Thursday, July 16, 2015

BOOK REVIEW! I FOUGHT THE LAW, THE LIFE AND STRANGE DEATH OF BOBBY FULLER by Miriam Linna and Randell Fuller (Kicks Books, 2014)

Man, like this is the ultimate biography of not only Texas rock 'n roll hero/martyr for the cause Bobby Fuller but of mid-Amerigan sixties rock 'n roll/kiddoid ranch house jollies! You know, that life you used to live in back when you were either a turdler, a grade school Beaver wannabe or maybe even the teenage tramp you most certainly were, but no doubt about it we're talking about a totally fun era that began in the late-fifties and petered out around the time teenage fun 'n jamz were fading fast into hippydippy relativist moosh. If your favorite memories of the mid-sixties are (like mine) being a stocking-foot kid on Saturday night watching OZZIE AND HARRIET as well as all of those local teenage dance shows and UPBEAT and stuff like that (while your babysitter was in the kitchen smoking cigarettes and playing STRATEGO with that kid up the street) thinking that you were in the thick of ONE OF THE GREATEST FOOD AND FUN KULTURAL MOVEMENTS IN THE HISTORY OF KINDERGARTEN LIVING then boy, will you like this book!

's funny, but back when I was first "getting into" that whole sixties teenage punk rock underground movement that seemed so refreshing in the face of Journey, I didn't even know who the heck Bobby Fuller was! I do remember asking some more astute fan of the era about the guy who seemed rather astonished that I had no inkling about the guy, and here I was with NUGGETS in hand trying to convert the entire tri-county area into the Roky Erickson Fan Club! It wasn't like any of Fuller's songs were being played on what passed for "oldies" radio at the time, and if it weren't for GHOST IN THE INVISIBLE BIKINI airings on  mid-seventies Saturday afternoon UHF tee-vee would ANYBODY in that brain-dead post-excitement world even know who the guy was?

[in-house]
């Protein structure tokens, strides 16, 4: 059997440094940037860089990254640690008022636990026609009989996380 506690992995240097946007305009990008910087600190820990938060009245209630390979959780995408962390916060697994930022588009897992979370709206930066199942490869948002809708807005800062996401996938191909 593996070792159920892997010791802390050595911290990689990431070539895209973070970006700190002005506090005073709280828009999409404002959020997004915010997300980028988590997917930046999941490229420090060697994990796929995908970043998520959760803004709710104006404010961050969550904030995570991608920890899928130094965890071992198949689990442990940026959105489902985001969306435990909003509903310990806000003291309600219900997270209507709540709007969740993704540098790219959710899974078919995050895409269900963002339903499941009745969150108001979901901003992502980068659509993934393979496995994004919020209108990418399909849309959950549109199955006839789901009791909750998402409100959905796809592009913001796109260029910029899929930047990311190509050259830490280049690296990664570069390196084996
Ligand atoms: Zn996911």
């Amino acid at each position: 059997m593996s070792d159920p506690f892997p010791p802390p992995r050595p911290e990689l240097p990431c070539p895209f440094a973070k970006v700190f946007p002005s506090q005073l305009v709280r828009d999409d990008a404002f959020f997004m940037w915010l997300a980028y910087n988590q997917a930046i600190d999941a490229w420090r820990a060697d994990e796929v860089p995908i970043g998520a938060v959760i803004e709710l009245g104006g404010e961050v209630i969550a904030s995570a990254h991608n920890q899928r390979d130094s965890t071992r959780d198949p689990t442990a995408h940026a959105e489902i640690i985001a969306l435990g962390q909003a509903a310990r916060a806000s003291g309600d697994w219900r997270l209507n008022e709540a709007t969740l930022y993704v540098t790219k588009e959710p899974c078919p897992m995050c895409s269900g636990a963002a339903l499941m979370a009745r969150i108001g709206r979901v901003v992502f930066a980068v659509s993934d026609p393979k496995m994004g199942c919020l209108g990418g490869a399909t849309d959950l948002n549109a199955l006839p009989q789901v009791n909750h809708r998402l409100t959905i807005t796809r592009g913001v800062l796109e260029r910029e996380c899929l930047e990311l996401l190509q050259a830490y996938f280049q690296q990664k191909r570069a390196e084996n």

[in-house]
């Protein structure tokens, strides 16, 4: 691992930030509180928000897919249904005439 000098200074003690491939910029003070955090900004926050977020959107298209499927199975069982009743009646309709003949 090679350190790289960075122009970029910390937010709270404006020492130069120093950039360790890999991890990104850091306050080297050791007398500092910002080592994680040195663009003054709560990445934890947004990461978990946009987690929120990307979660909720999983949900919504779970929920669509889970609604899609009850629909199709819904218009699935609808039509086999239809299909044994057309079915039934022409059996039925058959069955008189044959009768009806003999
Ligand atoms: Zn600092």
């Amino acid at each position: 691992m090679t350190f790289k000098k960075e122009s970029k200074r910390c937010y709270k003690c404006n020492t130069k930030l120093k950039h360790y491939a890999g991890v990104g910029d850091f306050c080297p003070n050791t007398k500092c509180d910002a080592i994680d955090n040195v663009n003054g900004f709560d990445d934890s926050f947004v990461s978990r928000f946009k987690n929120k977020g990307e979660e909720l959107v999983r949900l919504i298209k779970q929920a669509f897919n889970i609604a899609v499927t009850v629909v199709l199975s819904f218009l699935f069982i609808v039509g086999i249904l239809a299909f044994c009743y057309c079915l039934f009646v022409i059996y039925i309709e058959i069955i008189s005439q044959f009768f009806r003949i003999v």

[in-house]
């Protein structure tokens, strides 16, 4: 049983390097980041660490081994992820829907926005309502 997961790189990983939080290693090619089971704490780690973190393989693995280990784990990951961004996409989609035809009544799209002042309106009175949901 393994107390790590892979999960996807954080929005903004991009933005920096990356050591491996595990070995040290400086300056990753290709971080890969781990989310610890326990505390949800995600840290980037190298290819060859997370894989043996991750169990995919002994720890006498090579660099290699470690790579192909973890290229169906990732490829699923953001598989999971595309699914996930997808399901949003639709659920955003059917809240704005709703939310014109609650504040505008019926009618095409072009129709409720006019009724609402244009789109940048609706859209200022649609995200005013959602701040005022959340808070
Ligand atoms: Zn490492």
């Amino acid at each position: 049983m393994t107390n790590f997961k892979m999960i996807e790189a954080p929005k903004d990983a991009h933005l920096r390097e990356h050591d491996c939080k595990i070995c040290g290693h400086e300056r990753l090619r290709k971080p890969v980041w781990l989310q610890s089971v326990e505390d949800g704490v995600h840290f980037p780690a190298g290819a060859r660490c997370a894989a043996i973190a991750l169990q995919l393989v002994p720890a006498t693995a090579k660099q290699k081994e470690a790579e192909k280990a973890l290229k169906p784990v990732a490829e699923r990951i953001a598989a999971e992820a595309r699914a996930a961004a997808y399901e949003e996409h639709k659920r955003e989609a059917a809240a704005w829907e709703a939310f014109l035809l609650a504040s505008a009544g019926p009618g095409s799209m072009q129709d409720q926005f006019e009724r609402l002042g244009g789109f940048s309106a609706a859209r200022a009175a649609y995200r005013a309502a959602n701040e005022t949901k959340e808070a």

Well, I eventually I got to hear Fuller thanks to some guy with the albums, a turntable and a tape recorder and like man, I thought this talent was too mid-sixties high energy to have been left off of that double disc throwback to the pre-protest dayze. At least Nigel Strange rectified the matter somewhat by including Fuller's boss version of "Wine Wine Wine" on PEBBLES exposing his talents to a new generation of punk rockers, and that was satisfying enough for me let me tell ya! (Notice how I didn't even mention the Clash's cover version of Fuller's hit hunh? Like I want to keep this review as pure as possible!)

Yeah, I know---I talk about myself too much and usually at the expense of the matters at hand. And I don't apologize for it one bit. But man, is I FOUGHT THE LAW the end all in Bobby Fullerism, the ultimate biography of a guy who I think many in the biz would have preferred to leave dead and buried. Co-written by the no questions about it ultimate fan herself Miriam Linna in cahoots with none other than Bobby's brother and bandmate Randell, this book is the one that says about all there is to say on the entire subject, answering some questions while inevitably creating many others in the process that'll never having you rest comfortably until the matter is settled and done with!

It's a read that takes you back to those great days when being a kid was a whole lot fun what with music like this on the radio, bands like the Bobby Fuller Four on the tee-vee, and the new teen culture was an easy out from the kind of world that you knew you were being forced into by the usual people who said they knew better but were nothing but shills for a darker, more evil force than any of us really could have imagined.